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Layshia Clarendon is one of the faces of adidas’ ‘She Breaks Barriers’ campaign

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Gender non-conforming Connecticut Sun point guard Layshia Clarendon is now a spokesperson for adidas

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WNBA: Finals-Indiana Fever at Minnesota Lynx
This was Layshia Clarendon when she played for the Indiana Fever against the Minnesota Lynx at Target Center in October 2015.
Brad Rempel-USA TODAY Sports

“I’m not just a shut up and dribble athlete,” says Layshia Clarendon in a new adidas campaign. ”I’m not just a person who plays basketball. I’m smart, and intellectual, and all these other things as well.”

A decade ago, Clarendon was California’s girls basketball player of the year as she finished her studies at Cajon High School in San Bernardino, Calif. She went on to become a four-year letterer at UC Berkeley, first-round WNBA draft pick in 2003, WNBA all-star and two-time U.S. gold medalist. And for 2019, as she prepares for another stellar season as point guard for the Connecticut Sun, she’s now one of the faces of the athletic brand.

The campaign is called “She Breaks Barriers,” and in her video, Clarendon talks about labels.

“I want to be the kind of person I wanted to see on TV when I was younger,” says Clarendon. “I wish I could have looked up an interview or YouTube and been like, ‘Wow! There’s a gay black woman who’s gender non-conforming, a Christian!”

In the two-minute video, the WNBA star beams a broad smile as she boasts about her identity and bemoans the fact too few young people have had such a role model. “There hasn’t been representation like that,” she says. “Deal with it, or don’t. This is who I am.”

And who she is, is someone who stands up to be counted, including in the #MeToo movement.

“Sports culture says, we will do anything to keep our reputation and keep our male athletes and coaches winning for us,” Clarendon told sportswriter Lyndsey D’Arcangelo in a May 2018 profile for them. “It’s homophobic and sexist locker room culture that leads to and continues to create environments that say this behavior is okay.”

It was a little more than a year ago, Clarendon filed a civil lawsuit against the University of California–Berkeley, revealing she was sexually assaulted by an athletic department employee. In May 2018, the university substantiated her claim by firing the assistant director for student services, Mohamed Muqtar, a defendant in Clarendon’s lawsuit accused of having sexually assaulted her when she was 18.

In her interview with them, she talked about how rare it is that someone like her would speak up.

“I think there are other gender-nonconforming people in our league, but I am one of the only ones who openly identifies and speaks about it. Still, it’s a hard space to exist in because the binaries are deeply ingrained. For example, I painted my nails one time and people had a lot to say about it — they were used to me just being Layshia who wears boy’s clothes, but now Layshia is wearing nail polish or girl underwear and it blows people’s minds. We are so conditioned to live by those binaries, and as someone who rocks the boat in the middle it can be annoying just not fitting in at times. You live in the tension of those binaries daily.”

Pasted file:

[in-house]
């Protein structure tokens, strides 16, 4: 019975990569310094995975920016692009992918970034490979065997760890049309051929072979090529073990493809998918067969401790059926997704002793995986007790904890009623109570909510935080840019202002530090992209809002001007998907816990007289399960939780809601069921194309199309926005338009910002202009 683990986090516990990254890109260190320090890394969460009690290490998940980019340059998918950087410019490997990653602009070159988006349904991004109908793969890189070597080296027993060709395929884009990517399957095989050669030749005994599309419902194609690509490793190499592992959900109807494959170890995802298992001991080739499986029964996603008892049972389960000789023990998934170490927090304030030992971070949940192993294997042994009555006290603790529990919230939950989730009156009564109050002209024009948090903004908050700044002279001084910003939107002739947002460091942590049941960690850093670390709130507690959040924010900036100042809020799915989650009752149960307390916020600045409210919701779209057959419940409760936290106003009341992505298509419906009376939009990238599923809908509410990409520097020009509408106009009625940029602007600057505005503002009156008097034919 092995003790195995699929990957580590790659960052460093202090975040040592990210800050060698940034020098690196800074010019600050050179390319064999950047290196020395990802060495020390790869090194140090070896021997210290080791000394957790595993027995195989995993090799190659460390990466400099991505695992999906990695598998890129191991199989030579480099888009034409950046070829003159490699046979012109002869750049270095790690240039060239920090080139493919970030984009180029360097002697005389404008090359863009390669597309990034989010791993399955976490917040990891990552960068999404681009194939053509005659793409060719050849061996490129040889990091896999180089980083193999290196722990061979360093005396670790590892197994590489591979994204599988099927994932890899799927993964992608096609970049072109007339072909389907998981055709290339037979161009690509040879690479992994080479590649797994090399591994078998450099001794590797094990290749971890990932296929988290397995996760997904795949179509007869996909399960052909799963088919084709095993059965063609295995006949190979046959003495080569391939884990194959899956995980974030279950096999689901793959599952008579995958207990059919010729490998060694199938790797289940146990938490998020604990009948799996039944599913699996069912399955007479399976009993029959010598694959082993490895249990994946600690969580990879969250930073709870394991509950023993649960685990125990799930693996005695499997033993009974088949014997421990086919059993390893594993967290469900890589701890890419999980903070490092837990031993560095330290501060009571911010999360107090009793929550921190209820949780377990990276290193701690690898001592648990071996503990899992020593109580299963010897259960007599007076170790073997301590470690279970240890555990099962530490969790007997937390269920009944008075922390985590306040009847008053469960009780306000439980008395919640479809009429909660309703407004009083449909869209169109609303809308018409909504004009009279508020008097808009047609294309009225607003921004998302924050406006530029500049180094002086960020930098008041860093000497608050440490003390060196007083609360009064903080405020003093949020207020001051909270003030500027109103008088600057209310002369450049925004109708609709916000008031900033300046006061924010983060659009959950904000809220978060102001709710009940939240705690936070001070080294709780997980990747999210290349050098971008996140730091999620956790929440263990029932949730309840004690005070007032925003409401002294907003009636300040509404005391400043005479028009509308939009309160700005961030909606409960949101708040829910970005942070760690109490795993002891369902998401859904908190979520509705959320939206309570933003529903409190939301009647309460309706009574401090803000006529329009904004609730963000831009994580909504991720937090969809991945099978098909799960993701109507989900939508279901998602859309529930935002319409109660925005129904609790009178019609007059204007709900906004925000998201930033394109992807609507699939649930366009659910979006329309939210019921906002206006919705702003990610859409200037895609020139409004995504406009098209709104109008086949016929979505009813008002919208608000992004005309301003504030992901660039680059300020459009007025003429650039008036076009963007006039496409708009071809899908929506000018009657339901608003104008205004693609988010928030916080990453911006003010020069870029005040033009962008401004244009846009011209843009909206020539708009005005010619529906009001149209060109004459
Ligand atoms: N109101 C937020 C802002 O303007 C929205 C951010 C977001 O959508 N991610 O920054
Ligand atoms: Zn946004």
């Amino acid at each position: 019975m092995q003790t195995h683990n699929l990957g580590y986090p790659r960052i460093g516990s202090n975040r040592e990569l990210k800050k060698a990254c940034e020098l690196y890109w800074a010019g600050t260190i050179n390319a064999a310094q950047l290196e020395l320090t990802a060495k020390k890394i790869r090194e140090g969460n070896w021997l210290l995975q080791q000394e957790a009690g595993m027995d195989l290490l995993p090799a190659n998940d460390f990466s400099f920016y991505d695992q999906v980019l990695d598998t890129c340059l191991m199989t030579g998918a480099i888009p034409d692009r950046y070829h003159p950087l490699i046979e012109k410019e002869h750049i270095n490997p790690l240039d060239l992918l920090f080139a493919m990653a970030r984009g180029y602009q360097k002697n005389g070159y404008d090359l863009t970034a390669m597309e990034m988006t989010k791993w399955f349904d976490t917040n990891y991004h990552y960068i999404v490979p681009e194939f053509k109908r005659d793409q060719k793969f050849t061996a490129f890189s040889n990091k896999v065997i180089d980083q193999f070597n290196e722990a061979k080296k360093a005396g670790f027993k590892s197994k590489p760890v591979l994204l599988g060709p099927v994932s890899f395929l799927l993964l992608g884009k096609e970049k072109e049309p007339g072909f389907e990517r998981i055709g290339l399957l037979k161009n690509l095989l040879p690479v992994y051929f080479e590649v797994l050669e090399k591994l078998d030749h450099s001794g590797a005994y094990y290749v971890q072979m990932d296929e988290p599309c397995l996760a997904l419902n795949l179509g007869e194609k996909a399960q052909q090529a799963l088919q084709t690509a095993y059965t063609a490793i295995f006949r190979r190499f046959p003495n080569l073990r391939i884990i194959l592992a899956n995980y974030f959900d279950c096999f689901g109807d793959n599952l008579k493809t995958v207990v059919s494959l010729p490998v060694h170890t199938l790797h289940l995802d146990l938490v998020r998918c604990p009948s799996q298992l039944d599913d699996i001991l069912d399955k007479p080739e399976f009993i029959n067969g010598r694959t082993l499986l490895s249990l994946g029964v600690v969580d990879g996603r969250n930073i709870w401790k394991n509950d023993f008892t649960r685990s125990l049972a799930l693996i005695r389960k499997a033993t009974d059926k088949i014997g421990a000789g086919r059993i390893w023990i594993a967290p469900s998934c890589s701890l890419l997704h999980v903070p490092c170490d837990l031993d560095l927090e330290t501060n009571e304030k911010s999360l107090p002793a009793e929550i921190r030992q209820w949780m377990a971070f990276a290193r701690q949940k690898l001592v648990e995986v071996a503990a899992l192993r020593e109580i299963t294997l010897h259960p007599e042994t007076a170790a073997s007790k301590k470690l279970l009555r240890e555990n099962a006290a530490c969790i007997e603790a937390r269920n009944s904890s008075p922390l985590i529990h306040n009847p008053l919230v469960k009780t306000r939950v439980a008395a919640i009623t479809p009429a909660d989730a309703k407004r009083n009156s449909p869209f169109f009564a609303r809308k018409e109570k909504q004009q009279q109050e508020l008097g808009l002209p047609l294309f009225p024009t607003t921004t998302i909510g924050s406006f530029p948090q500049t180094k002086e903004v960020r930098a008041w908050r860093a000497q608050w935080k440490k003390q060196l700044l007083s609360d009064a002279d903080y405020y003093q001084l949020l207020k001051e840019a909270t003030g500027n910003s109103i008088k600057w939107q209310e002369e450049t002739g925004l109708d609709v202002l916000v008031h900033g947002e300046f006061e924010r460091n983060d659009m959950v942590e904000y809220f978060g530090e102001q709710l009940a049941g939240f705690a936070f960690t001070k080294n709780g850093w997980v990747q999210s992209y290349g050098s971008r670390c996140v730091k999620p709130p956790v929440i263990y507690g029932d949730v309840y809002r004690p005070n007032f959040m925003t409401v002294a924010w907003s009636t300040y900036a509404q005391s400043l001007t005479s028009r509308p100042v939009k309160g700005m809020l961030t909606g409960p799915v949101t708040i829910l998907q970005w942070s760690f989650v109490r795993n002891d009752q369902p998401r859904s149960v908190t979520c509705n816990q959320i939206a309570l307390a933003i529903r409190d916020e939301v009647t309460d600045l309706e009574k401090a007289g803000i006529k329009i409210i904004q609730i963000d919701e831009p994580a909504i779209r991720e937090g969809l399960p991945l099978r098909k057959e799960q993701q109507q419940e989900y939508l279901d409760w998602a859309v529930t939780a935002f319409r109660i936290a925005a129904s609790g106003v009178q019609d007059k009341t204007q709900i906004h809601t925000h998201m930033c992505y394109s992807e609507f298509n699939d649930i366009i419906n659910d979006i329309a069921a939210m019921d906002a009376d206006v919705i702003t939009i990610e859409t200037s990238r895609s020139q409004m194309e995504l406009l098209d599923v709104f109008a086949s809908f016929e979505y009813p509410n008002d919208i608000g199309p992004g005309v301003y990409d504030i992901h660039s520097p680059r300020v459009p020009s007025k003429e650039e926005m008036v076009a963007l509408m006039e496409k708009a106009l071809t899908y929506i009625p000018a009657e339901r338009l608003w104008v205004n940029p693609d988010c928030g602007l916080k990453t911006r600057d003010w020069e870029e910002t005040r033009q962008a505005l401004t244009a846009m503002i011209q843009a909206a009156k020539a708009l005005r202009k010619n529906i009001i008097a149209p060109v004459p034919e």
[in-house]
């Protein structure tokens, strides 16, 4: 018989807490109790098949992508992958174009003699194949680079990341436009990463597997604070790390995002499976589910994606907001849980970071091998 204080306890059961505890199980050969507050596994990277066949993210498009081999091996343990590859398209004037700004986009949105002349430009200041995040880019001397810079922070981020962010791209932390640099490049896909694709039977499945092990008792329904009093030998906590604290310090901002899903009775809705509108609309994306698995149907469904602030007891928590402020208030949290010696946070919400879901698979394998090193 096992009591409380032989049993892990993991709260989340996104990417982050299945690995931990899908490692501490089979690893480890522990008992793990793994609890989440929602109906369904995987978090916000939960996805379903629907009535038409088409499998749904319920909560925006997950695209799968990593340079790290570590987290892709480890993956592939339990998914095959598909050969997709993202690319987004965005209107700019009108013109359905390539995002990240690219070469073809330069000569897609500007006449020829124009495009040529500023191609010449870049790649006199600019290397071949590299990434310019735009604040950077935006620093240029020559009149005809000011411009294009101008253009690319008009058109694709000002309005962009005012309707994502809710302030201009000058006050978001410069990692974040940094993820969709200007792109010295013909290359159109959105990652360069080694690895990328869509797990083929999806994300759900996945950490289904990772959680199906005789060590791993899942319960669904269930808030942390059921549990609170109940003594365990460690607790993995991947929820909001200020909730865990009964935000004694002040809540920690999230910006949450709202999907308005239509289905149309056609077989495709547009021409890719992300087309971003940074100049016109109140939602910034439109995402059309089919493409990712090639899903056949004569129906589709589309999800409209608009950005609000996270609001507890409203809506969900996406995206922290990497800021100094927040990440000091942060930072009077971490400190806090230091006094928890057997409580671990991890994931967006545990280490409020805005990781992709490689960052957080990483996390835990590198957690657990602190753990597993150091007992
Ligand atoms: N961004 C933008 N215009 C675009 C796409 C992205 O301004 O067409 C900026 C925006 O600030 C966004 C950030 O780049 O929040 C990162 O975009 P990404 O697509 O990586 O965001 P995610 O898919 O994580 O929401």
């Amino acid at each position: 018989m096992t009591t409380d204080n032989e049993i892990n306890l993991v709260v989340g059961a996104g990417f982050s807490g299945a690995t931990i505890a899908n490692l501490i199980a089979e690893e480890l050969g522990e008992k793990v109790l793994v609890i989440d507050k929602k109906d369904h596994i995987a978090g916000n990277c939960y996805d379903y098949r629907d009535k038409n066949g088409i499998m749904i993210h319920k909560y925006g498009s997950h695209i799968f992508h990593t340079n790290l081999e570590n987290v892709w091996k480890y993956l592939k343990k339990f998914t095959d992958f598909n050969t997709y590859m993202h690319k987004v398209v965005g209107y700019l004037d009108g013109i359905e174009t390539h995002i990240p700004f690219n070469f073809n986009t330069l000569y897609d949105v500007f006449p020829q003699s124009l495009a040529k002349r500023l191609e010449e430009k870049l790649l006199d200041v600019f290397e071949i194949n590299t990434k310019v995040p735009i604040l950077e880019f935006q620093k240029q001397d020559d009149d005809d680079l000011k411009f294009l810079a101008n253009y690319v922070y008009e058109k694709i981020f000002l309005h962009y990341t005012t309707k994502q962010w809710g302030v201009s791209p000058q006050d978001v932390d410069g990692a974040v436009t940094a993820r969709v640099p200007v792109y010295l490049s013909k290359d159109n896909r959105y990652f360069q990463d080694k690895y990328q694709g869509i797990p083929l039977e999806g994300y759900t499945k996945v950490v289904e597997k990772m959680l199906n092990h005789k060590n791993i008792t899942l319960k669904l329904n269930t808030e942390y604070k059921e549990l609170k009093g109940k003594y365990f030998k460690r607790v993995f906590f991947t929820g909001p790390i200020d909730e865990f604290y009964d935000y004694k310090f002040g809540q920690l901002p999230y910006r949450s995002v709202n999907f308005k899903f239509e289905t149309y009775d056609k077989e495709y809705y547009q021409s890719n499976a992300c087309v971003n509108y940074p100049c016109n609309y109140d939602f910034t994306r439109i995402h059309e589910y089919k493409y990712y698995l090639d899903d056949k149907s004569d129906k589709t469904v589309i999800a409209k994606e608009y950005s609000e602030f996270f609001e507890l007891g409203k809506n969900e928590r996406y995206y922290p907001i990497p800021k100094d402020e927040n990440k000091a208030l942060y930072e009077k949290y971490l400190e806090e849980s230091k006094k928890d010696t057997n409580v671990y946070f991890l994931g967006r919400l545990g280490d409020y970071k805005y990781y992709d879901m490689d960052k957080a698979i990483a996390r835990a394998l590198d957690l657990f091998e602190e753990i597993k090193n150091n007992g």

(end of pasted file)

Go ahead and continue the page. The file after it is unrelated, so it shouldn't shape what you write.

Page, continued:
Clarendon also speaks openly about being gender non-conforming in the adidas video.

“It’s sometimes really hard and scary and vulnerable to move through this world that’s very binary,” she says. “I think it’s one of the biggest forms of activism and resistance we can do is show up and authentically be ourselves every day.”

When the adidas campaign launched, Clarendon’s hometown paper interviewed her as well, and the white straight cisgender reporter asked her why she felt it’s important for young female athletes to hear messages of positivity, like hers.

While that question absolutely boggles the mind, Clarendon’s answer to the San Bernardino Sun stirs the soul and makes our hearts soar.

“As girls and women, we are told from a young age that there are things we can’t do. Whether it’s math, sports, rock climbing, et cetera. Some of these messages come directly from parents, teachers, boys, men and even women. Other messages come in subliminal form. Only seeing men on TV in sports, only seeing male presidents in history class, only male coaches and so on. How can we tell girls to dream big in sports and beyond while not highlighting the amazing women out here performing?

“They need to see themselves being strong, defying odds. They need to see a gender non-conforming person or a girl in a Hijab out there in sports. As a role model I want to be the loudest voice telling girls they can run the world. I want to show them.”

Check out the entire “She Breaks Barriers” campaign, featuring Clarendon, Utah Royals defender Becky Sauerbrunn of the USWNT, 100m hurdles world record holder Keni Harrison, ESPN Analyst, Host and Reporter Maria Taylor and marathon runner Rahaf Khatib. In addition, adidas features them all in a one minute film which follows a group of young athletes “as they seek out female sports in the media, find their power, and call their shot.”